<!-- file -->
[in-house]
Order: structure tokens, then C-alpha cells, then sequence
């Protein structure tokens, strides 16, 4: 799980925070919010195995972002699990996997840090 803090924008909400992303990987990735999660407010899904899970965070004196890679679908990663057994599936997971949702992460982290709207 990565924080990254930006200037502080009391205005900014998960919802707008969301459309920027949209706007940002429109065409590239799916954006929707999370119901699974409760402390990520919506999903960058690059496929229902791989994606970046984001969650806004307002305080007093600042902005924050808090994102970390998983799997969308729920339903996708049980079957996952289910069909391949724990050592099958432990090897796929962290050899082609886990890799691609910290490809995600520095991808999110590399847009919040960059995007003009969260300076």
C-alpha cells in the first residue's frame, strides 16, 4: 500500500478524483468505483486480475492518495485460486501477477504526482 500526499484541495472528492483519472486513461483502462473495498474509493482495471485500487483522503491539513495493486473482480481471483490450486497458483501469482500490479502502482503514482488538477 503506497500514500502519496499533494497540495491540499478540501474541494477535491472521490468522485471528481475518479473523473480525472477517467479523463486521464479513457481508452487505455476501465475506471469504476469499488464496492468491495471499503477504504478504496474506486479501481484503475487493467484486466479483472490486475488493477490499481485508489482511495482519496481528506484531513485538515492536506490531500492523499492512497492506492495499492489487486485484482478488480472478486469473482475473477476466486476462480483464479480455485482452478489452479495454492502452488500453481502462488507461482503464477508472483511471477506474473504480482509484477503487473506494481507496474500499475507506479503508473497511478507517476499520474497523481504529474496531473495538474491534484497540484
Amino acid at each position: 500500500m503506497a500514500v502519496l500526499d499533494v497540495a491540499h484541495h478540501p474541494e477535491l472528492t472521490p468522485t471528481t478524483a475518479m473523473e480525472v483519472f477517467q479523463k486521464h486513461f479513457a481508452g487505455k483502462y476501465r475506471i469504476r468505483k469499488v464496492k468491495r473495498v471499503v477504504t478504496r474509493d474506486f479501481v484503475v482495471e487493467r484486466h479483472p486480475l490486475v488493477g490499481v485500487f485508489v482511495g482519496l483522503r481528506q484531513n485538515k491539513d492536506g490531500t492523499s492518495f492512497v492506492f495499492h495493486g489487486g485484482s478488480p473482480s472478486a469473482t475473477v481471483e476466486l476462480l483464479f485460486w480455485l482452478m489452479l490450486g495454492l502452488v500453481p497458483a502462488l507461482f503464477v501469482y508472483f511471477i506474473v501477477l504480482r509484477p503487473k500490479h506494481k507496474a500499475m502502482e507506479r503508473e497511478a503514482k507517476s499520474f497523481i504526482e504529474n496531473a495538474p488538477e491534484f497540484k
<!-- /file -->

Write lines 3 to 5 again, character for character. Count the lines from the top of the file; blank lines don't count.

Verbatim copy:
């Protein structure tokens, strides 16, 4: 799980925070919010195995972002699990996997840090 803090924008909400992303990987990735999660407010899904899970965070004196890679679908990663057994599936997971949702992460982290709207 990565924080990254930006200037502080009391205005900014998960919802707008969301459309920027949209706007940002429109065409590239799916954006929707999370119901699974409760402390990520919506999903960058690059496929229902791989994606970046984001969650806004307002305080007093600042902005924050808090994102970390998983799997969308729920339903996708049980079957996952289910069909391949724990050592099958432990090897796929962290050899082609886990890799691609910290490809995600520095991808999110590399847009919040960059995007003009969260300076």
C-alpha cells in the first residue's frame, strides 16, 4: 500500500478524483468505483486480475492518495485460486501477477504526482 500526499484541495472528492483519472486513461483502462473495498474509493482495471485500487483522503491539513495493486473482480481471483490450486497458483501469482500490479502502482503514482488538477 503506497500514500502519496499533494497540495491540499478540501474541494477535491472521490468522485471528481475518479473523473480525472477517467479523463486521464479513457481508452487505455476501465475506471469504476469499488464496492468491495471499503477504504478504496474506486479501481484503475487493467484486466479483472490486475488493477490499481485508489482511495482519496481528506484531513485538515492536506490531500492523499492512497492506492495499492489487486485484482478488480472478486469473482475473477476466486476462480483464479480455485482452478489452479495454492502452488500453481502462488507461482503464477508472483511471477506474473504480482509484477503487473506494481507496474500499475507506479503508473497511478507517476499520474497523481504529474496531473495538474491534484497540484
Amino acid at each position: 500500500m503506497a500514500v502519496l500526499d499533494v497540495a491540499h484541495h478540501p474541494e477535491l472528492t472521490p468522485t471528481t478524483a475518479m473523473e480525472v483519472f477517467q479523463k486521464h486513461f479513457a481508452g487505455k483502462y476501465r475506471i469504476r468505483k469499488v464496492k468491495r473495498v471499503v477504504t478504496r474509493d474506486f479501481v484503475v482495471e487493467r484486466h479483472p486480475l490486475v488493477g490499481v485500487f485508489v482511495g482519496l483522503r481528506q484531513n485538515k491539513d492536506g490531500t492523499s492518495f492512497v492506492f495499492h495493486g489487486g485484482s478488480p473482480s472478486a469473482t475473477v481471483e476466486l476462480l483464479f485460486w480455485l482452478m489452479l490450486g495454492l502452488v500453481p497458483a502462488l507461482f503464477v501469482y508472483f511471477i506474473v501477477l504480482r509484477p503487473k500490479h506494481k507496474a500499475m502502482e507506479r503508473e497511478a503514482k507517476s499520474f497523481i504526482e504529474n496531473a495538474p488538477e491534484f497540484k